Most of last week, I was in Connecticut to film a video with teacher, sculptor, author, artist and woodworker (also, excellent chef) Toshio Odate, along with our video editor, David Thiel, and studio manger Ric Deliantoni.
I’d prepared (of course) a long list of questions and subjects to discuss with Toshio…but when we turned the cameras on, Toshio started talking, and I could barely get a word in. And that’s great – because what he had to say is as a result far more spontaneous and genuine. In fact, the only time I said more than 10 words was when we were discussing David Charlesworth’s “ruler trick” … Toshio thinks it’s bunk (or best used only by those who know what they’re getting into by taking the blade back’s geometry out of flat). Fair enough…but I’ll keep doing it (though I’ll now feel at least vaguely guilty about it).
We captured almost nine hours of video on two cameras – everything from a shop tour to tool talks to discussions of art and philosophy, along with a tour of the grounds for a look at his many sculptures displayed thereupon.
And, he, his son Shōbu, partner Laure Olender and several friends were in the midst of erecting “Reminiscence of Heirinji,” a massive piece Toshio created in 1985 that was on display at Harvard’s Carpenter Center for the Visual Arts. Frankly, that was a little scary to watch – I kept worrying that a tenon would crack … or someone would drop a 300-pound chunk of wood on his or her head. (Of course, none of that happened.) The piece is so large that Toshio had to add on to a deck on which he wanted install it (you can still see the product code tags on the end of the decking). We captured a lot of that on video, too (and helped to hold the tripod at times).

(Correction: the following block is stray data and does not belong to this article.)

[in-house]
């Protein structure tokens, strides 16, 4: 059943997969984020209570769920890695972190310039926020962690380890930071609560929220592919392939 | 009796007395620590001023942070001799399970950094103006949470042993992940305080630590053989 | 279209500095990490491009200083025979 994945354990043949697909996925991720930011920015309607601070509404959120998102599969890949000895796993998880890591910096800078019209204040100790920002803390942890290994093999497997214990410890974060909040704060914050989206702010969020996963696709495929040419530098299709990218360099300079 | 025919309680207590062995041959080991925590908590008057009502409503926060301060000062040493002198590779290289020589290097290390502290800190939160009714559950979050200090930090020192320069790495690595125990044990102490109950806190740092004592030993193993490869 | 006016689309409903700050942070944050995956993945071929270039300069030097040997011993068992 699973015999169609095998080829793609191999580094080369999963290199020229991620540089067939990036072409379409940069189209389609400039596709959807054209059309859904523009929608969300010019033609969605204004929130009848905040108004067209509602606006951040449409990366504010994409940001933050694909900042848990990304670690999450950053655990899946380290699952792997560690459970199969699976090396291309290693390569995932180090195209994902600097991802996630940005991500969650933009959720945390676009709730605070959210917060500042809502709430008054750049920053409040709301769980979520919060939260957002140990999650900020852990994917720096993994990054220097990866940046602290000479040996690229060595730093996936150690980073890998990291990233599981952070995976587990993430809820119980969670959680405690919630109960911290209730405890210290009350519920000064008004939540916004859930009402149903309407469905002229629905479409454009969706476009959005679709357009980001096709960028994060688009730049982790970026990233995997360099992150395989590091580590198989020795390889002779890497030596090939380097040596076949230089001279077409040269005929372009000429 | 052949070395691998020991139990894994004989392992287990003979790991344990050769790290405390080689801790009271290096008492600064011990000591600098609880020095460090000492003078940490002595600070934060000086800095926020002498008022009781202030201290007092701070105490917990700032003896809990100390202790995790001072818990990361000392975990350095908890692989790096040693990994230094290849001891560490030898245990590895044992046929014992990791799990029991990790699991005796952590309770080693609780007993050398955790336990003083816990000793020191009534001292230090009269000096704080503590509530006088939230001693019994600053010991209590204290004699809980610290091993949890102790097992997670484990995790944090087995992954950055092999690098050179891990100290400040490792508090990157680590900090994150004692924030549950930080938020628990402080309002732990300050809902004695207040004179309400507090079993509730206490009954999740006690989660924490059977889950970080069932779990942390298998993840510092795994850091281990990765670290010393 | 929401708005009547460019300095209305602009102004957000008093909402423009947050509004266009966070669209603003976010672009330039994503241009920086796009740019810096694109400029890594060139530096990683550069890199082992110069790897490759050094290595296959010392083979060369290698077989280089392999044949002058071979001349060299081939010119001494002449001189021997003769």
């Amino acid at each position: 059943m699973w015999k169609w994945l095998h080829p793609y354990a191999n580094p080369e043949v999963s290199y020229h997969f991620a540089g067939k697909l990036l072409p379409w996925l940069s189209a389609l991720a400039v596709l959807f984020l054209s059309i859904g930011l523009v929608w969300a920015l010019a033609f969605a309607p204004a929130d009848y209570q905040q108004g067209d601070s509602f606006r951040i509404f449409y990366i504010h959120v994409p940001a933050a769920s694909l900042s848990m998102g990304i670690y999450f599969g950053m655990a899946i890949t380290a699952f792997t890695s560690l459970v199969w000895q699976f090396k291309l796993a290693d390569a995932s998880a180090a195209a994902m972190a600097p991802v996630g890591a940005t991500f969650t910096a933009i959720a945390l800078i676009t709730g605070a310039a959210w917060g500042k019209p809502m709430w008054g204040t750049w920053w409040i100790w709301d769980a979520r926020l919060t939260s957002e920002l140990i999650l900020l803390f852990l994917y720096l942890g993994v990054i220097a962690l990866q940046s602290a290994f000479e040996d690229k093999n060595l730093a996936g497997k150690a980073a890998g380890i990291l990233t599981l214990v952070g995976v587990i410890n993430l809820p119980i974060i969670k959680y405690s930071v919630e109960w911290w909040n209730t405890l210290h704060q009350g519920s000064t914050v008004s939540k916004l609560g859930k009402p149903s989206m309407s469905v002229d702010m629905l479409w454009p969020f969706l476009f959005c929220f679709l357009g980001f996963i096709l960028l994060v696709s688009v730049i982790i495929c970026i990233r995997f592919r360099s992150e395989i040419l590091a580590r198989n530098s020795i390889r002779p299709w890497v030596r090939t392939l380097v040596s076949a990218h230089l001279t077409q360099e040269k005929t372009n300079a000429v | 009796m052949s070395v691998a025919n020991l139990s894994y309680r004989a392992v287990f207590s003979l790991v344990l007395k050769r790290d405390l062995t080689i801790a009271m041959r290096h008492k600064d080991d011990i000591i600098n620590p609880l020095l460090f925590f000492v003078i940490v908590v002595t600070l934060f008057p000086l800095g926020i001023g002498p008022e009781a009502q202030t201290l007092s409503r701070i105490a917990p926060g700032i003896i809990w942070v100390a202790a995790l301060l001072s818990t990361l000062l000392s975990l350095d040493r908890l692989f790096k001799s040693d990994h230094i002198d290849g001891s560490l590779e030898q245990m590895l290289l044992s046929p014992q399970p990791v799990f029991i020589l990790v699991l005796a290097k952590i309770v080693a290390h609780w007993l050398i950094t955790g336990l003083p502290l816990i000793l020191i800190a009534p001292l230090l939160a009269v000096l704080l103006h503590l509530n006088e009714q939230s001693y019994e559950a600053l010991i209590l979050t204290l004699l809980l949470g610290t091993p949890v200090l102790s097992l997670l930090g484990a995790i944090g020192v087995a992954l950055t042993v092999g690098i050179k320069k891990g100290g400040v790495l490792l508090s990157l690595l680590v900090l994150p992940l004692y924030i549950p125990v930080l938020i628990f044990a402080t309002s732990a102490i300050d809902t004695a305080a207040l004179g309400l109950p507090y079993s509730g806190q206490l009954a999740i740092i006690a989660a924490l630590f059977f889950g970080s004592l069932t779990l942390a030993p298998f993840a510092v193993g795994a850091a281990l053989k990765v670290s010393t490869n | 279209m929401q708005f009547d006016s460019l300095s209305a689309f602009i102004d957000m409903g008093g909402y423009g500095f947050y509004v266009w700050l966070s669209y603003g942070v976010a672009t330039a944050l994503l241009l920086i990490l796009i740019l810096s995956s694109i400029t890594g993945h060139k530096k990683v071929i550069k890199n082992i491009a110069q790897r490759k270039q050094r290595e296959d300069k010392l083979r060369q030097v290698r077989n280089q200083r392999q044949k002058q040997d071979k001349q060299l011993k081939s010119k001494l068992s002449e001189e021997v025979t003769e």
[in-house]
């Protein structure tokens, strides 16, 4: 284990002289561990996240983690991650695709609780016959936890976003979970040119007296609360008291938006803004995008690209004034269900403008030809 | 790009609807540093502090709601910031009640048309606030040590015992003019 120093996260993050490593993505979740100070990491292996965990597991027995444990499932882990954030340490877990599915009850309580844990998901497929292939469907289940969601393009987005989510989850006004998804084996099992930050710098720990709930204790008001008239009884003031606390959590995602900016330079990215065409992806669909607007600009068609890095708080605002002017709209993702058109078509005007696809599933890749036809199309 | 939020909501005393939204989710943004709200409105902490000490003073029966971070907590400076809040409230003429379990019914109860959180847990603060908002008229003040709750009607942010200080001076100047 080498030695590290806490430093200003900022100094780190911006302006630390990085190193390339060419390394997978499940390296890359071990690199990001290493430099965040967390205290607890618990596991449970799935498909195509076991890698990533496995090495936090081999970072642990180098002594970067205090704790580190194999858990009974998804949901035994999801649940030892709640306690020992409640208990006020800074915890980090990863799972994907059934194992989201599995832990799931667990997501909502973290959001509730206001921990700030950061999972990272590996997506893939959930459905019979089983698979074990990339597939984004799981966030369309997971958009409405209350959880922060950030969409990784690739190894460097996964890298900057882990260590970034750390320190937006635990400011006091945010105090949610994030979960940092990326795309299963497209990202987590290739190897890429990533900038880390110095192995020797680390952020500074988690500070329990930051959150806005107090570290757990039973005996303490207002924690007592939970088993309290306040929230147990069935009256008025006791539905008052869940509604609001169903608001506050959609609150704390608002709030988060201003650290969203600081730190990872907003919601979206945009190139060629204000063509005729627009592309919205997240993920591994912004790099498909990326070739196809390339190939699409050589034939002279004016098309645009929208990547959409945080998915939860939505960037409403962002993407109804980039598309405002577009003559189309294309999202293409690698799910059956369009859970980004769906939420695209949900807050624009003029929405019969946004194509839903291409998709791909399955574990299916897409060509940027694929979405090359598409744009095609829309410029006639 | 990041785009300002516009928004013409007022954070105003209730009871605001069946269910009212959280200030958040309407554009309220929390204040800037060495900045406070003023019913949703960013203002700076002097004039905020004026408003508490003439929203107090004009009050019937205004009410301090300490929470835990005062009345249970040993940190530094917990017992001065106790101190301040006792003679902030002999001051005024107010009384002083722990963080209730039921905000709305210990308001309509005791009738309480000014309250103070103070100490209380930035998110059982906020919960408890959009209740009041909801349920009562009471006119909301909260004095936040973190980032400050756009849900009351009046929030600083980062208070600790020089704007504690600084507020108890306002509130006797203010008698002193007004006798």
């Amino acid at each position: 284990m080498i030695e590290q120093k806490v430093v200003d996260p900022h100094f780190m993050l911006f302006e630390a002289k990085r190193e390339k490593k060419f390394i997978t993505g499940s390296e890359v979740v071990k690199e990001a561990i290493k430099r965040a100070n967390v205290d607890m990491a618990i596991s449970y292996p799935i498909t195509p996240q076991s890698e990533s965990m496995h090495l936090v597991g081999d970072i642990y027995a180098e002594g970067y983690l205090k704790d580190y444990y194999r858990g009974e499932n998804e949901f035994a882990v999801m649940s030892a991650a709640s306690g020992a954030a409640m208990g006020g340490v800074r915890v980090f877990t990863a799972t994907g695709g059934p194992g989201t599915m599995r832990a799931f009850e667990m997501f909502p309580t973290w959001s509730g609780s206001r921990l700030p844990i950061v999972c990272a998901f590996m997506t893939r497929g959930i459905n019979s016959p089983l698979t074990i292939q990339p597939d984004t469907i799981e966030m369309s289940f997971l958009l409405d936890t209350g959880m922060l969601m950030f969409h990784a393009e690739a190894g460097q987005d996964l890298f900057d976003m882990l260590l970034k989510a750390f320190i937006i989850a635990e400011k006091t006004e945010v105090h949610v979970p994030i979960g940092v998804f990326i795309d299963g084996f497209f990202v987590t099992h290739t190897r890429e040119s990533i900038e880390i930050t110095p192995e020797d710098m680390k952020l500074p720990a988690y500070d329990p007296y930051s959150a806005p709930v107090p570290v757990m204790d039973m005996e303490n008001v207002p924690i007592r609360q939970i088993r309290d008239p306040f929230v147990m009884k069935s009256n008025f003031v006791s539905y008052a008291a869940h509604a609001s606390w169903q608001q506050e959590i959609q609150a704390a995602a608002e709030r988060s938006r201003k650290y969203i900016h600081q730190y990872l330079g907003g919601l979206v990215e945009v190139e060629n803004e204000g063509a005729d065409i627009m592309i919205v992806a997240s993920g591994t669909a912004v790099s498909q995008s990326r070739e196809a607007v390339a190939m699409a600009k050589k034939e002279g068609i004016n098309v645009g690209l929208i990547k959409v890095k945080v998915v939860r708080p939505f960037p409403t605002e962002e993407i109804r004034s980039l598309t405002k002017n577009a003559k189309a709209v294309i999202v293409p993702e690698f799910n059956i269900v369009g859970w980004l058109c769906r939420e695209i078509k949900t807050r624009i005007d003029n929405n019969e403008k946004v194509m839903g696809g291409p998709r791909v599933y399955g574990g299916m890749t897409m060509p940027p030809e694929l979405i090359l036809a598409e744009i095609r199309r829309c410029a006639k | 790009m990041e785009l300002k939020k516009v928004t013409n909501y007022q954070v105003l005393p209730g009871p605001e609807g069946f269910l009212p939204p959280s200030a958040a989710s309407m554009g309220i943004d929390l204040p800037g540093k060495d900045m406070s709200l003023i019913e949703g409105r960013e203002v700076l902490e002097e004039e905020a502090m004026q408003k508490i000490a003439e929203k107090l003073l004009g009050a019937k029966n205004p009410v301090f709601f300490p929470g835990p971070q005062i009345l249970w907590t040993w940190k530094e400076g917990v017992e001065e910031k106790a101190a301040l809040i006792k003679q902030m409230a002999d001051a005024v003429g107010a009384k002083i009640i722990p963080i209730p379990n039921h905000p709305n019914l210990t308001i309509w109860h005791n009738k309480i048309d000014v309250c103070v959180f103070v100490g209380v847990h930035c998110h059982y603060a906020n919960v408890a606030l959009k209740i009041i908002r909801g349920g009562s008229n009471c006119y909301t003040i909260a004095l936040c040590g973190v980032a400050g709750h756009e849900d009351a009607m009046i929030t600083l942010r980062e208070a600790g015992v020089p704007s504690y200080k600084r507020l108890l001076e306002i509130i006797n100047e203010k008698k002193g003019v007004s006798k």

I have lots of great anecdotes from the visit…but they’ll all be on one of the two (or more) videos we’re jumping into editing (those should be out in July or August). So I’m not going to give them away here (but I’ve shared a few phone snaps below).
Instead, I’ll leave you with this, from one of Toshio’s books, “Japanese Woodworking Tools: Their Tradition, Spirit and Use” — “The true purpose of a tool is to be productive, not pretty.”
p.s. I’ve also just added to our site one of Toshio’s articles, “Kōshi-do,” in which he discusses his training as a woodworker and how it relates to his current shop and life.